If you own or drive a diesel truck, you’re bound to run into electrical problems from time to time. We don’t usually think about the electrical components in our diesel vehicles, but these parts are playing an increasingly important role in the industry. Smart sensors and other electronic diesel parts can lose their ability to automate certain functions over time, which lead to a range of problems behind the wheel. Learn about the most common diesel truck electrical problems and how to solve them.
Diesel trucks have come a long way in recent years. Automakers are incorporating more technology into their vehicles to improve engine performance.
It all starts with the battery, which powers the various electrical components in the vehicle. Diesel engines use hot, highly pressurized air to convert diesel fuel into mechanical energy. The battery send power to the glow plugs, which heat the pressurized air to ensure that it will combust when it mixes with the fuel. For this reason, diesel engines require more stored energy to start up than traditional gas-powered vehicles. Many diesel vehicles come with two batteries, while others come with a single battery that’s 50% larger than those found on gas-powered vehicles.
Other than the battery, diesel trucks have many of the same electrical parts as traditional automobiles, including alternators, solenoids, and starters, and the electronic control module (ECM), which controls the fuel mixture, ignition timing, and emissions system; monitors engine performance, while protecting it from abuse; and detects and troubleshoots problems.
Diesel engines also have aftercooling mechanisms that reduce harmful emissions that pollute the environment, including selective catalytic reducer (SCR) systems that inject a special fluid into the exhaust, which converts these toxins into parts of the atmosphere that we breathe normally. Other diesel engines use exhaust gas recirculation (EGR) systems. The EGR cooler reduces the temperature of the exhaust gas to reduce NOx emissions.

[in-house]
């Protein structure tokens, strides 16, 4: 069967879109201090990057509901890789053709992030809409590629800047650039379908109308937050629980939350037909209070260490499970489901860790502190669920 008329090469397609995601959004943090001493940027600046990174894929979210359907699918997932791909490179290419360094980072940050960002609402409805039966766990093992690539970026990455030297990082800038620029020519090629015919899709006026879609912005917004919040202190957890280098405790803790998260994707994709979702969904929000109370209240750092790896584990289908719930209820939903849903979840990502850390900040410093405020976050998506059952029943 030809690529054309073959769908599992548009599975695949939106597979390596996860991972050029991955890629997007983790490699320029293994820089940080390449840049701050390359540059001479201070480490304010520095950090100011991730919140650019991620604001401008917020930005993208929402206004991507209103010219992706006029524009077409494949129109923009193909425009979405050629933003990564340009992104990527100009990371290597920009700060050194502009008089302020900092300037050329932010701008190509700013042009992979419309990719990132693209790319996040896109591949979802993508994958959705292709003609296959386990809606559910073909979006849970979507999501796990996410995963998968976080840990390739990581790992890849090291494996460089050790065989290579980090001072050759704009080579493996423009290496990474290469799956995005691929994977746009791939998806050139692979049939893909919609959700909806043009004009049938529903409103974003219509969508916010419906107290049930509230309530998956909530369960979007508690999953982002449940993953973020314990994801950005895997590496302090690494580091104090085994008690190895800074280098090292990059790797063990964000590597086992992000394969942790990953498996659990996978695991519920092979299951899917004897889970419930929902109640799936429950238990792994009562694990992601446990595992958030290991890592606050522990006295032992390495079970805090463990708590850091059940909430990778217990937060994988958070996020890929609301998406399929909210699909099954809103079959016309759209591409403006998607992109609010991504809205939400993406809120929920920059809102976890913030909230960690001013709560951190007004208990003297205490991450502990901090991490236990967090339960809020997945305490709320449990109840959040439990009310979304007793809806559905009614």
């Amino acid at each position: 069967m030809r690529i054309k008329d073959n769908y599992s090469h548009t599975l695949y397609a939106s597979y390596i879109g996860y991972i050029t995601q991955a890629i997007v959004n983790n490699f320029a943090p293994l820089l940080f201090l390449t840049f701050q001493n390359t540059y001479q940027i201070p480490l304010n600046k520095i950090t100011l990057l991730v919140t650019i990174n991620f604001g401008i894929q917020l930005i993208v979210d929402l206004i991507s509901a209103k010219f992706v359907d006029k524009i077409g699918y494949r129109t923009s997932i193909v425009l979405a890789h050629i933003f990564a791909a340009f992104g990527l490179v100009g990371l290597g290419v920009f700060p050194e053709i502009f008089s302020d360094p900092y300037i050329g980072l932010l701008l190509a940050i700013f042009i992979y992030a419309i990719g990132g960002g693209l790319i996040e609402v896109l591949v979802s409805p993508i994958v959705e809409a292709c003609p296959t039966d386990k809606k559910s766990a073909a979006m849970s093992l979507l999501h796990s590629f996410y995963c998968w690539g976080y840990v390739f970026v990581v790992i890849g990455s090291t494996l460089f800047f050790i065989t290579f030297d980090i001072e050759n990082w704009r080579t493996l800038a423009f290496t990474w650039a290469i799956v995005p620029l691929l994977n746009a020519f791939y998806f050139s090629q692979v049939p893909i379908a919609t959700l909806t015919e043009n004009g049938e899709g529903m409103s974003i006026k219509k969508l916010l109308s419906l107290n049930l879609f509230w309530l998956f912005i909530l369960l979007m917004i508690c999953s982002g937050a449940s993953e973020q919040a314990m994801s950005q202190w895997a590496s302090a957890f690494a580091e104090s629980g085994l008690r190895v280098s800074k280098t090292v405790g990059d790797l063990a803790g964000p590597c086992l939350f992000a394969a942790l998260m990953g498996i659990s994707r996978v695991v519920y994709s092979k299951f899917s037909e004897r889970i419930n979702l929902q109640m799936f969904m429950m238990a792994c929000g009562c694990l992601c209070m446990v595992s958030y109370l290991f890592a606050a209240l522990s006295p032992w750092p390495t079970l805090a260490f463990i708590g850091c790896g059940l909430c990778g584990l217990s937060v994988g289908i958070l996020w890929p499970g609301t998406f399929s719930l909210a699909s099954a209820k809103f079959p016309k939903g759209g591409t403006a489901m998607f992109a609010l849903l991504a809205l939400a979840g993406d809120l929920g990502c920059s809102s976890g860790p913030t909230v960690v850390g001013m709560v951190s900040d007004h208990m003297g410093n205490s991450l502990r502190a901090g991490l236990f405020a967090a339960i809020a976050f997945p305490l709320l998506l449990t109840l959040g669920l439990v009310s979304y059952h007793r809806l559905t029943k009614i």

Diesel engines also use turbochargers to increase the amount of pressurized air going into the combustion chamber, which gives the engine a boost. Many diesel engines use variable geometry turbos that automatically adjust exhaust pressure based on driving conditions.
Your engine won’t start if you have a dead battery. The battery sends power to the glow plugs to start the engine. The battery can die for all sorts of reasons. Using a diesel-electric starter will only strain your battery over time, shortening its lifespan. Consider having the starter removed or repaired by a professional to resolve the issue. You should also keep your battery clean and consider replacing it after two to three years.
Bad Glow Plugs
The glow plugs keep the engine warm. Specifically, they heat up the cylinders when it’s cold outside so that the fuel can combust. If you’re having trouble starting your engine, test your glow plugs to see if they’re still working. Do your best to protect your battery from the cold, so your glow plugs don’t have to work as hard in the winter. You can install an engine warmer, keep your vehicle covered, or bring your battery inside at night.
Malfunctioning EGR Cooler
The EGR is designed to stop your engine from polluting the environment, but problems can arise from time to time. If coolant leaks into the fuel, you will notice black or blue smoke coming out of your exhaust. Combustion will also be uneven as the engine consumes more fuel than necessary to produce the same amount of power with knocking sounds coming from the engine.
The cooler uses a sensor to automatically deploy coolant to lower the temperature of the exhaust gas. Replace your EGR coolers according to the manufacturer’s recommendations to improve engine performance.
Malfunctioning VGT Actuator
The turbocharger also needs electricity to run properly. VGT use an actuator, or electric positional motor, to adjust the angle of the vanes that control the exhaust flow on the turbine blades. VGTs can help improve engine performance but they can also malfunction from time to time. If the actuator isn’t working properly, it won’t be able to adjust the flow of exhaust as needed. You may notice a sudden loss of power behind the wheel as well as little to no boost.
The actuator on the Ford 6.0L Power Stroke engine has been known to be particularly problematic. You will need to replace your 6.0 VGT actuator to improve turbo performance.
These electrical components optimize engine performance. You will likely burn through more fuel than normal if any of these parts aren’t working – assuming you can get your engine started. If you ignore the issue, the problem will only get worse as excess heat and friction damage internal parts and components.
Fixing electrical parts isn’t the same as fixing mechanical parts. These sensors and actuators can be incredibly complex and intimidating to some drivers, so consider leaving it to the professionals. You can always purchase replacement parts online ahead of time to save money. Watch out for subtle changes behind the wheel to fix the underlying problem as soon as possible.
Guest post submitted by BostechAuto